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Dispatch From New Orleans

Josh Levin, Slate, Sept. 8

As I drive into New Orleans on the West Bank Expressway, the bruised-looking Superdome is on my left, and an abandoned, 10-foot boat sits on the shoulder to my right. Straight ahead is a phalanx of guys in fatigues. They’re pointing the kinds of guns that could put a Dodge Stratus-sized hole in my Dodge Stratus. I hold up the plastic card that says I’m a writer, and they let me go. Seconds later, I’m driving over the Mississippi River on the Crescent City Connection Bridge and headed into the city.


Kirby Gee, who owns the house, works as a bartender at Miss Mae’s down the street. He says the bar did pretty good business even through last Wednesday — the cops kept them in shotgun shells as long as they kept pouring drinks. Gee says the police taught everyone around here how to loot. They were the first to bust into the grocery store down the street and the Wal-Mart a mile or so up the road. He also says they took to breaking into car lots in the days after the storm and driving off with brand-new Escalades. I’m not sure whether to believe him, until a cop car drives buy towing what looks like a mint-condition Corvette Stingray. “And these are the people telling us to evacuate,” says one of the porch dwellers. Every time a Humvee rolls by, a few of the guys make sure to flash the peace sign.


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Jerry Seper, Washington Times, Sept. 9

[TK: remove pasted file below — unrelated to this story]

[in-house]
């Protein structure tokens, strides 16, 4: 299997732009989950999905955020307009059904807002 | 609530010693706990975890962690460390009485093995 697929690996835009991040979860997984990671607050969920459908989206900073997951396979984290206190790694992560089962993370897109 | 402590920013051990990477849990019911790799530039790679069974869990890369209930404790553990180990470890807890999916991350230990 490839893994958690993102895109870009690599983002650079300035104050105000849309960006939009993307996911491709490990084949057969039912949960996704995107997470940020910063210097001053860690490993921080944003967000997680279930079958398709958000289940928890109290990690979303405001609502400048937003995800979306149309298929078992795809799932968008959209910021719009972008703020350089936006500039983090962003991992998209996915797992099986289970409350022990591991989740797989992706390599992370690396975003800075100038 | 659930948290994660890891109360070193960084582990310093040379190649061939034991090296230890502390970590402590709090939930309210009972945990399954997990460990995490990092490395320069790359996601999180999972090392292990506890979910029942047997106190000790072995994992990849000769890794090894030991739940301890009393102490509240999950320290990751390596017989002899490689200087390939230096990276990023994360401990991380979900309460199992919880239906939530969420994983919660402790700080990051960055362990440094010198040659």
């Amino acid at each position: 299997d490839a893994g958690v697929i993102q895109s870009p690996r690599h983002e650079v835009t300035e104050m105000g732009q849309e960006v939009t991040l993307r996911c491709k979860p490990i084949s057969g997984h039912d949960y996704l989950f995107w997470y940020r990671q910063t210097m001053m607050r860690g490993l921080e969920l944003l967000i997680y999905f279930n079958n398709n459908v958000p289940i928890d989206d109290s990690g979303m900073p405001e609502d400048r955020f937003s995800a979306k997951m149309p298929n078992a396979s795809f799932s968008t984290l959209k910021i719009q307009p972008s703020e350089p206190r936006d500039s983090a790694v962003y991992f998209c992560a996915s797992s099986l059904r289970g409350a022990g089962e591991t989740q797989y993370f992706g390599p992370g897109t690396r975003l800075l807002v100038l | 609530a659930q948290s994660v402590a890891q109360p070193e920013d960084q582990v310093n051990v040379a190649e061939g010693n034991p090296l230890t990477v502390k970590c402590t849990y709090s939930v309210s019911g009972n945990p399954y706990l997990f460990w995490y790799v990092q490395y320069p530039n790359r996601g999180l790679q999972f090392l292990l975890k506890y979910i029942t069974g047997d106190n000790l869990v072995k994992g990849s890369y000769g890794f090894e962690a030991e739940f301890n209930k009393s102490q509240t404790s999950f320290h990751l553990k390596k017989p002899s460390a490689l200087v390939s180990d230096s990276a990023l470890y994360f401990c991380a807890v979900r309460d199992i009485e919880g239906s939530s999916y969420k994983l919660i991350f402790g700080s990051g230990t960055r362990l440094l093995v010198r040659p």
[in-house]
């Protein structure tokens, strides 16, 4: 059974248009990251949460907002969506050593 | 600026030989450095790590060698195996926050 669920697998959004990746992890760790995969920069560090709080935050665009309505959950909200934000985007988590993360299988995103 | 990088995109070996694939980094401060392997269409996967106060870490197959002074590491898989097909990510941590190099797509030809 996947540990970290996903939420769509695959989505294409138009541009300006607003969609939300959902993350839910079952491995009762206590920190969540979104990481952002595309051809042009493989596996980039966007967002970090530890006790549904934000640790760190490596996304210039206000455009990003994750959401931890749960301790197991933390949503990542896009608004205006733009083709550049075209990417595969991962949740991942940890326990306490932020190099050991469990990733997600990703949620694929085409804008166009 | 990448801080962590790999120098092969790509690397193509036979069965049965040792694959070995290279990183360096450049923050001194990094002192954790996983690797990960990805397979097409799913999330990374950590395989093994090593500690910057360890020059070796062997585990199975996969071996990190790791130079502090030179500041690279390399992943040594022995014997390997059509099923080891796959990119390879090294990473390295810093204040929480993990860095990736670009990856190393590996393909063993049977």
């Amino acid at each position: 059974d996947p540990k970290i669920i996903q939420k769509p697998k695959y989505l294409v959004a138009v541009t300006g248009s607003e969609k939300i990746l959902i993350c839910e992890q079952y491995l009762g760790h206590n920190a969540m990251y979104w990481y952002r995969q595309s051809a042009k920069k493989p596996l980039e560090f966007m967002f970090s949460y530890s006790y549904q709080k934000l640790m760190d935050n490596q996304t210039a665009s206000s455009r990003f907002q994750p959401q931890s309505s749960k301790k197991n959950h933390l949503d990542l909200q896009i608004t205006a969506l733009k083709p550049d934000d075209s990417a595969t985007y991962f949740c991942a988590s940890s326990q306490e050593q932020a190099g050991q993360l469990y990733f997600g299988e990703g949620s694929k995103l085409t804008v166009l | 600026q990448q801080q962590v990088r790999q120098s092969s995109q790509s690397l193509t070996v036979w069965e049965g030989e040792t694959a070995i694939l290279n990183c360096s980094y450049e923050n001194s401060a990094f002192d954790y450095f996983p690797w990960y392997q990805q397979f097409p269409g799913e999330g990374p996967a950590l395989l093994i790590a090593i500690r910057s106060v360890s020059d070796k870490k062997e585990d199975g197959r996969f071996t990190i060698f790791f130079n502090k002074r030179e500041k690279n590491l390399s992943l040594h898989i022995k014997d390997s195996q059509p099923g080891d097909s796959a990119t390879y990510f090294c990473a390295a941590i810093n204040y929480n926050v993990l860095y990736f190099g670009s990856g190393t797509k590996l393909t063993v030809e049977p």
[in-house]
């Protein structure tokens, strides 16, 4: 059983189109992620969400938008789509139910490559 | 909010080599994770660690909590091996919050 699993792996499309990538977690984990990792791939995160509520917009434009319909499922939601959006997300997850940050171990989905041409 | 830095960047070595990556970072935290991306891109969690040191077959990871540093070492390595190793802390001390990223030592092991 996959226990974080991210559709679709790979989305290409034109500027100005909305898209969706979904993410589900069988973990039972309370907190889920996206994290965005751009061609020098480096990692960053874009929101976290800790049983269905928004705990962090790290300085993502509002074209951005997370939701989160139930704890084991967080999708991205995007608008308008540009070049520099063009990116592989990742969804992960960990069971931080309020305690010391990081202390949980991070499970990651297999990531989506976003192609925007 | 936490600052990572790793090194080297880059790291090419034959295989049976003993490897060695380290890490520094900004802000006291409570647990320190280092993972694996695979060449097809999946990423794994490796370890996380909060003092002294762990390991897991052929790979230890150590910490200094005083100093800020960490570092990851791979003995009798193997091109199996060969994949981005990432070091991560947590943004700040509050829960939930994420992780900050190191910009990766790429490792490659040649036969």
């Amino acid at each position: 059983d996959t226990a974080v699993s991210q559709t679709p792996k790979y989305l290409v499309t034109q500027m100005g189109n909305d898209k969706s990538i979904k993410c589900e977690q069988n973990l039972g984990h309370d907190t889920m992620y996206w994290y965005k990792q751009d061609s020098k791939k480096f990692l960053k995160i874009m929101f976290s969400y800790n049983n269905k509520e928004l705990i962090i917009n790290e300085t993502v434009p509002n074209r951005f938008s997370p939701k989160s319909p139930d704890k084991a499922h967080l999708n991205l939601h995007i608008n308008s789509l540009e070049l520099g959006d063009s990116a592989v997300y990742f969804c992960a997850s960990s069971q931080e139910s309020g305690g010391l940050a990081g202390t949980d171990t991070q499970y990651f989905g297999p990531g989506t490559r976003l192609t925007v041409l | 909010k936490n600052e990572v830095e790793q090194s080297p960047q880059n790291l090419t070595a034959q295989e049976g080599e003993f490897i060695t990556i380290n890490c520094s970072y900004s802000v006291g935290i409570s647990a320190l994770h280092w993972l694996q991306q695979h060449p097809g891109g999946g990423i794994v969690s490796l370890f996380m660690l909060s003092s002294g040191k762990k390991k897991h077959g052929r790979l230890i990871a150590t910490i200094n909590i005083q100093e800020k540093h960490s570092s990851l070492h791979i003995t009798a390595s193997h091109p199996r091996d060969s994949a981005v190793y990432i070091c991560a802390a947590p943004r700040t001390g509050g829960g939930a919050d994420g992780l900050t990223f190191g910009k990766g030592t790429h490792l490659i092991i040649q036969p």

More than 220 looting suspects and others accused of violence in New Orleans in the wake of Hurricane Katrina have been taken to a makeshift city jail known as “Camp Greyhound,” the New Orleans bus terminal, to await transfer to out-of-town prisons.


While the vast majority of those being processed through the terminal are accused of looting, one of the men brought to the site was Wendell L. Bailey, charged with shooting at a rescue helicopter seeking to aid people trapped at the Superdome. Others were named on charges of attempted murder and attempted rape.


Meanwhile, authorities have yet to identify five men reportedly killed by police on a New Orleans bridge after they shot at U.S. Army contractors on their way to help plug a breach in a city canal. None of the contractors was injured.

In the Mississippi Gulf Coast, more than 100 people have been arrested as looting suspects. Most of them are being held at a detention center near Gulfport.


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Original article

(Posted on September 9, 2005)

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